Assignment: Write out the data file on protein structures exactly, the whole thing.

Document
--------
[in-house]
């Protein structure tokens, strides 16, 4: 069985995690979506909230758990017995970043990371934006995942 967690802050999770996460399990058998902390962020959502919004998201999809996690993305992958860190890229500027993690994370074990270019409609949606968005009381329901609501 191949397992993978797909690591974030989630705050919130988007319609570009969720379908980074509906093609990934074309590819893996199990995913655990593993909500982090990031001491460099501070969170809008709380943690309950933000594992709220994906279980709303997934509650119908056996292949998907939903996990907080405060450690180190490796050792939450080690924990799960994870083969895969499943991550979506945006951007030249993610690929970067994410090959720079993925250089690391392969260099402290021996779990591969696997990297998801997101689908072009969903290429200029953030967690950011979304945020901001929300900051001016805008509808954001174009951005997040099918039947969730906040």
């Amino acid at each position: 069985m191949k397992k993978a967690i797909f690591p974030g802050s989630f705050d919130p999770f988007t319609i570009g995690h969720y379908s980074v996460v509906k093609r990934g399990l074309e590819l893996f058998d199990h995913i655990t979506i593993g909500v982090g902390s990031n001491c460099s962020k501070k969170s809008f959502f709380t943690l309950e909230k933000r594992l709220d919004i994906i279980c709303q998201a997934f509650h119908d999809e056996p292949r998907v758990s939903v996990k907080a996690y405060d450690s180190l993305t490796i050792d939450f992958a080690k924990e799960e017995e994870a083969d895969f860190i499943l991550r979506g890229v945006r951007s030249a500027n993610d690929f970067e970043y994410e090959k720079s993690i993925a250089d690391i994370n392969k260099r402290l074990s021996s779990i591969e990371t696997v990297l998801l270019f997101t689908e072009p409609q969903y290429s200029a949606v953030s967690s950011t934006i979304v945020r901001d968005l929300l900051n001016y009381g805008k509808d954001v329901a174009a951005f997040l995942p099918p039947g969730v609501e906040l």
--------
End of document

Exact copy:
[in-house]
């Protein structure tokens, strides 16, 4: 069985995690979506909230758990017995970043990371934006995942 967690802050999770996460399990058998902390962020959502919004998201999809996690993305992958860190890229500027993690994370074990270019409609949606968005009381329901609501 191949397992993978797909690591974030989630705050919130988007319609570009969720379908980074509906093609990934074309590819893996199990995913655990593993909500982090990031001491460099501070969170809008709380943690309950933000594992709220994906279980709303997934509650119908056996292949998907939903996990907080405060450690180190490796050792939450080690924990799960994870083969895969499943991550979506945006951007030249993610690929970067994410090959720079993925250089690391392969260099402290021996779990591969696997990297998801997101689908072009969903290429200029953030967690950011979304945020901001929300900051001016805008509808954001174009951005997040099918039947969730906040």
């Amino acid at each position: 069985m191949k397992k993978a967690i797909f690591p974030g802050s989630f705050d919130p999770f988007t319609i570009g995690h969720y379908s980074v996460v509906k093609r990934g399990l074309e590819l893996f058998d199990h995913i655990t979506i593993g909500v982090g902390s990031n001491c460099s962020k501070k969170s809008f959502f709380t943690l309950e909230k933000r594992l709220d919004i994906i279980c709303q998201a997934f509650h119908d999809e056996p292949r998907v758990s939903v996990k907080a996690y405060d450690s180190l993305t490796i050792d939450f992958a080690k924990e799960e017995e994870a083969d895969f860190i499943l991550r979506g890229v945006r951007s030249a500027n993610d690929f970067e970043y994410e090959k720079s993690i993925a250089d690391i994370n392969k260099r402290l074990s021996s779990i591969e990371t696997v990297l998801l270019f997101t689908e072009p409609q969903y290429s200029a949606v953030s967690s950011t934006i979304v945020r901001d968005l929300l900051n001016y009381g805008k509808d954001v329901a174009a951005f997040l995942p099918p039947g969730v609501e906040l």